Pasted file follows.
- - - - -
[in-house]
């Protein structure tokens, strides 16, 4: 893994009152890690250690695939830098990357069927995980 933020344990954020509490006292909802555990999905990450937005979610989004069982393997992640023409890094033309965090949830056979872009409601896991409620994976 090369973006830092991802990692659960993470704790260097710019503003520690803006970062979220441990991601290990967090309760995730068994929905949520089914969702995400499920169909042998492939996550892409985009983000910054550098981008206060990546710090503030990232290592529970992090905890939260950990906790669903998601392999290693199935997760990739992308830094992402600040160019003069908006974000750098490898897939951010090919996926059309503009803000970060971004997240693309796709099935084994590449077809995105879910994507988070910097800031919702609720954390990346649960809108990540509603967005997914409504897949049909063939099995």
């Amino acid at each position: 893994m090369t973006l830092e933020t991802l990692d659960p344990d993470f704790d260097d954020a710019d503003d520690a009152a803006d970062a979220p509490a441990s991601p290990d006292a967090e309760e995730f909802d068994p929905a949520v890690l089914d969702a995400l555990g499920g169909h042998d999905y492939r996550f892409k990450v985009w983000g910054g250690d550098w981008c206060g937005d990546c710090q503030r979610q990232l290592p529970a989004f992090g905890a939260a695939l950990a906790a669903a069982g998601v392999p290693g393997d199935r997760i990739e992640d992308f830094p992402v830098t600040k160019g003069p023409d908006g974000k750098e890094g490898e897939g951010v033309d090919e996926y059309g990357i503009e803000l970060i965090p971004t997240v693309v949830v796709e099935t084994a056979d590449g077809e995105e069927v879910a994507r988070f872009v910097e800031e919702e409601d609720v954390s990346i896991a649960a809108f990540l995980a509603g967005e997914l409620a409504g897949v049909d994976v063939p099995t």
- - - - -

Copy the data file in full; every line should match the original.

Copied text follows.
[in-house]
């Protein structure tokens, strides 16, 4: 893994009152890690250690695939830098990357069927995980 933020344990954020509490006292909802555990999905990450937005979610989004069982393997992640023409890094033309965090949830056979872009409601896991409620994976 090369973006830092991802990692659960993470704790260097710019503003520690803006970062979220441990991601290990967090309760995730068994929905949520089914969702995400499920169909042998492939996550892409985009983000910054550098981008206060990546710090503030990232290592529970992090905890939260950990906790669903998601392999290693199935997760990739992308830094992402600040160019003069908006974000750098490898897939951010090919996926059309503009803000970060971004997240693309796709099935084994590449077809995105879910994507988070910097800031919702609720954390990346649960809108990540509603967005997914409504897949049909063939099995």
């Amino acid at each position: 893994m090369t973006l830092e933020t991802l990692d659960p344990d993470f704790d260097d954020a710019d503003d520690a009152a803006d970062a979220p509490a441990s991601p290990d006292a967090e309760e995730f909802d068994p929905a949520v890690l089914d969702a995400l555990g499920g169909h042998d999905y492939r996550f892409k990450v985009w983000g910054g250690d550098w981008c206060g937005d990546c710090q503030r979610q990232l290592p529970a989004f992090g905890a939260a695939l950990a906790a669903a069982g998601v392999p290693g393997d199935r997760i990739e992640d992308f830094p992402v830098t600040k160019g003069p023409d908006g974000k750098e890094g490898e897939g951010v033309d090919e996926y059309g990357i503009e803000l970060i965090p971004t997240v693309v949830v796709e099935t084994a056979d590449g077809e995105e069927v879910a994507r988070f872009v910097e800031e919702e409601d609720v954390s990346i896991a649960a809108f990540l995980a509603g967005e997914l409620a409504g897949v049909d994976v063939p099995t």